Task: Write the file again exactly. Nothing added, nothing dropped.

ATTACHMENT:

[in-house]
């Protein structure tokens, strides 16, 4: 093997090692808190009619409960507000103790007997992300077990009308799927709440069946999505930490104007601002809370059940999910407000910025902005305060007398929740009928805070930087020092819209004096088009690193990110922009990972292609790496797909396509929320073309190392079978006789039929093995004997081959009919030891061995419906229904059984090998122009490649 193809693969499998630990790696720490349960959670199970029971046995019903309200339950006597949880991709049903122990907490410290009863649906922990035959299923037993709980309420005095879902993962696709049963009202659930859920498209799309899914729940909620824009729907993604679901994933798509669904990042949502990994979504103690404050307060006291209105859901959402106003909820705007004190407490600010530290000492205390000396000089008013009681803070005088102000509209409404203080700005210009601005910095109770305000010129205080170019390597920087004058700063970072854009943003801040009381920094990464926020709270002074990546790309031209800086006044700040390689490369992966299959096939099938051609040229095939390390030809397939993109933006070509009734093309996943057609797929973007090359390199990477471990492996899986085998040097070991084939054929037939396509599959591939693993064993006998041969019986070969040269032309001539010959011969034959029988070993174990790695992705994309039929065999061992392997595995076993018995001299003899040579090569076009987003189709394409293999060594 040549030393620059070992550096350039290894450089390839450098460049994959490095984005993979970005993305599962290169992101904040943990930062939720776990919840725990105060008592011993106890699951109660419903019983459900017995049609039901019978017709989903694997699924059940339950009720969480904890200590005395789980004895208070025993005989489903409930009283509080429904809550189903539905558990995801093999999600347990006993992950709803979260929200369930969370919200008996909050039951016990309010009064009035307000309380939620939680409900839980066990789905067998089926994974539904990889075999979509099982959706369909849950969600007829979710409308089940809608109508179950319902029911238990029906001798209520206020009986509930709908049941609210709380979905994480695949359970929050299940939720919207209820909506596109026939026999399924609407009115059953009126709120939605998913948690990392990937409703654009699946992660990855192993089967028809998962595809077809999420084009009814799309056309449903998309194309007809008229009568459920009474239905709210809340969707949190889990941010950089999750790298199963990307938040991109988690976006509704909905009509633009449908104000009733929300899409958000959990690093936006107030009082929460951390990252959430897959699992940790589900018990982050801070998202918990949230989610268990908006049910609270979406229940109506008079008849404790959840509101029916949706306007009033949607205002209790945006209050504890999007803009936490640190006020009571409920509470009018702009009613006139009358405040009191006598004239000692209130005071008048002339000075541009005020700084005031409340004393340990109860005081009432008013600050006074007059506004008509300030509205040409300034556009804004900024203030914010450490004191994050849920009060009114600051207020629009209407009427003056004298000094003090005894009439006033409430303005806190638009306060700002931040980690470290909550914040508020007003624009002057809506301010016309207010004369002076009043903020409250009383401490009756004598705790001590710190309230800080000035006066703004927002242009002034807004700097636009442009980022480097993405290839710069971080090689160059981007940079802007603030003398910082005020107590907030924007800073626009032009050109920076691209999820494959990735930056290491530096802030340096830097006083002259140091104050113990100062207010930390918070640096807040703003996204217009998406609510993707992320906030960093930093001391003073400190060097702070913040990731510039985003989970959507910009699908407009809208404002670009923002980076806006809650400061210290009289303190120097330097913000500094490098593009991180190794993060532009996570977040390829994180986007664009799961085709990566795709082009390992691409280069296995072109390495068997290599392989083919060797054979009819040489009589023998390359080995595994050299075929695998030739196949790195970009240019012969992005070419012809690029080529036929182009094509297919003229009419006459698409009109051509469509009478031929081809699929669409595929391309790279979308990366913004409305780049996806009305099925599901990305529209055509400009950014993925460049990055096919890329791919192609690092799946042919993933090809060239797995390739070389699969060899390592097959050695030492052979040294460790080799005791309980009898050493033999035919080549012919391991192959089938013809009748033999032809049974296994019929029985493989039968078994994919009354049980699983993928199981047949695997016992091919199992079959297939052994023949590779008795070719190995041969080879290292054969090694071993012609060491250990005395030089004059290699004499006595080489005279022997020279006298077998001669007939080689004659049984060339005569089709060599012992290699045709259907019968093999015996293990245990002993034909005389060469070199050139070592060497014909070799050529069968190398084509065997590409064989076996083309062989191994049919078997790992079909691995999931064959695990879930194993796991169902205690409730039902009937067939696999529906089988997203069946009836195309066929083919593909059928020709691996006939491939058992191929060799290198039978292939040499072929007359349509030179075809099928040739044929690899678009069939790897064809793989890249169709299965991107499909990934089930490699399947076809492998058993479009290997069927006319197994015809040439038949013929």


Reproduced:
[in-house]
């Protein structure tokens, strides 16, 4: 093997090692808190009619409960507000103790007997992300077990009308799927709440069946999505930490104007601002809370059940999910407000910025902005305060007398929740009928805070930087020092819209004096088009690193990110922009990972292609790496797909396509929320073309190392079978006789039929093995004997081959009919030891061995419906229904059984090998122009490649 193809693969499998630990790696720490349960959670199970029971046995019903309200339950006597949880991709049903122990907490410290009863649906922990035959299923037993709980309420005095879902993962696709049963009202659930859920498209799309899914729940909620824009729907993604679901994933798509669904990042949502990994979504103690404050307060006291209105859901959402106003909820705007004190407490600010530290000492205390000396000089008013009681803070005088102000509209409404203080700005210009601005910095109770305000010129205080170019390597920087004058700063970072854009943003801040009381920094990464926020709270002074990546790309031209800086006044700040390689490369992966299959096939099938051609040229095939390390030809397939993109933006070509009734093309996943057609797929973007090359390199990477471990492996899986085998040097070991084939054929037939396509599959591939693993064993006998041969019986070969040269032309001539010959011969034959029988070993174990790695992705994309039929065999061992392997595995076993018995001299003899040579090569076009987003189709394409293999060594 040549030393620059070992550096350039290894450089390839450098460049994959490095984005993979970005993305599962290169992101904040943990930062939720776990919840725990105060008592011993106890699951109660419903019983459900017995049609039901019978017709989903694997699924059940339950009720969480904890200590005395789980004895208070025993005989489903409930009283509080429904809550189903539905558990995801093999999600347990006993992950709803979260929200369930969370919200008996909050039951016990309010009064009035307000309380939620939680409900839980066990789905067998089926994974539904990889075999979509099982959706369909849950969600007829979710409308089940809608109508179950319902029911238990029906001798209520206020009986509930709908049941609210709380979905994480695949359970929050299940939720919207209820909506596109026939026999399924609407009115059953009126709120939605998913948690990392990937409703654009699946992660990855192993089967028809998962595809077809999420084009009814799309056309449903998309194309007809008229009568459920009474239905709210809340969707949190889990941010950089999750790298199963990307938040991109988690976006509704909905009509633009449908104000009733929300899409958000959990690093936006107030009082929460951390990252959430897959699992940790589900018990982050801070998202918990949230989610268990908006049910609270979406229940109506008079008849404790959840509101029916949706306007009033949607205002209790945006209050504890999007803009936490640190006020009571409920509470009018702009009613006139009358405040009191006598004239000692209130005071008048002339000075541009005020700084005031409340004393340990109860005081009432008013600050006074007059506004008509300030509205040409300034556009804004900024203030914010450490004191994050849920009060009114600051207020629009209407009427003056004298000094003090005894009439006033409430303005806190638009306060700002931040980690470290909550914040508020007003624009002057809506301010016309207010004369002076009043903020409250009383401490009756004598705790001590710190309230800080000035006066703004927002242009002034807004700097636009442009980022480097993405290839710069971080090689160059981007940079802007603030003398910082005020107590907030924007800073626009032009050109920076691209999820494959990735930056290491530096802030340096830097006083002259140091104050113990100062207010930390918070640096807040703003996204217009998406609510993707992320906030960093930093001391003073400190060097702070913040990731510039985003989970959507910009699908407009809208404002670009923002980076806006809650400061210290009289303190120097330097913000500094490098593009991180190794993060532009996570977040390829994180986007664009799961085709990566795709082009390992691409280069296995072109390495068997290599392989083919060797054979009819040489009589023998390359080995595994050299075929695998030739196949790195970009240019012969992005070419012809690029080529036929182009094509297919003229009419006459698409009109051509469509009478031929081809699929669409595929391309790279979308990366913004409305780049996806009305099925599901990305529209055509400009950014993925460049990055096919890329791919192609690092799946042919993933090809060239797995390739070389699969060899390592097959050695030492052979040294460790080799005791309980009898050493033999035919080549012919391991192959089938013809009748033999032809049974296994019929029985493989039968078994994919009354049980699983993928199981047949695997016992091919199992079959297939052994023949590779008795070719190995041969080879290292054969090694071993012609060491250990005395030089004059290699004499006595080489005279022997020279006298077998001669007939080689004659049984060339005569089709060599012992290699045709259907019968093999015996293990245990002993034909005389060469070199050139070592060497014909070799050529069968190398084509065997590409064989076996083309062989191994049919078997790992079909691995999931064959695990879930194993796991169902205690409730039902009937067939696999529906089988997203069946009836195309066929083919593909059928020709691996006939491939058992191929060799290198039978292939040499072929007359349509030179075809099928040739044929690899678009069939790897064809793989890249169709299965991107499909990934089930490699399947076809492998058993479009290997069927006319197994015809040439038949013929």